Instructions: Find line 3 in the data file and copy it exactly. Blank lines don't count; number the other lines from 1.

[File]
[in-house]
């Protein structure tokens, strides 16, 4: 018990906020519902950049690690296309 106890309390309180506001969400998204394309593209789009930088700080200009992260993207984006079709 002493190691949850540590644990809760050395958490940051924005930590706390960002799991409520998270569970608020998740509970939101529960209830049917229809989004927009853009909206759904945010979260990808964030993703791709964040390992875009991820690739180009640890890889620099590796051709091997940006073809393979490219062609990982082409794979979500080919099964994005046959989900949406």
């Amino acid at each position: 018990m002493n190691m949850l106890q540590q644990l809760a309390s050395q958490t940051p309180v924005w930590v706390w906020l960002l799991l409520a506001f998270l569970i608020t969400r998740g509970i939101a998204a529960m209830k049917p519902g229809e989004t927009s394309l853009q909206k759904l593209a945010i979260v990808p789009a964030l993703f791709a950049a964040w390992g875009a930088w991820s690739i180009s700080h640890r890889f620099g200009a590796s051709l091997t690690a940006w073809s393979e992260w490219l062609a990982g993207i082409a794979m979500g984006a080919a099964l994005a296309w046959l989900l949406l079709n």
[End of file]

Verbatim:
């Amino acid at each position: 018990m002493n190691m949850l106890q540590q644990l809760a309390s050395q958490t940051p309180v924005w930590v706390w906020l960002l799991l409520a506001f998270l569970i608020t969400r998740g509970i939101a998204a529960m209830k049917p519902g229809e989004t927009s394309l853009q909206k759904l593209a945010i979260v990808p789009a964030l993703f791709a950049a964040w390992g875009a930088w991820s690739i180009s700080h640890r890889f620099g200009a590796s051709l091997t690690a940006w073809s393979e992260w490219l062609a990982g993207i082409a794979m979500g984006a080919a099964l994005a296309w046959l989900l949406l079709n």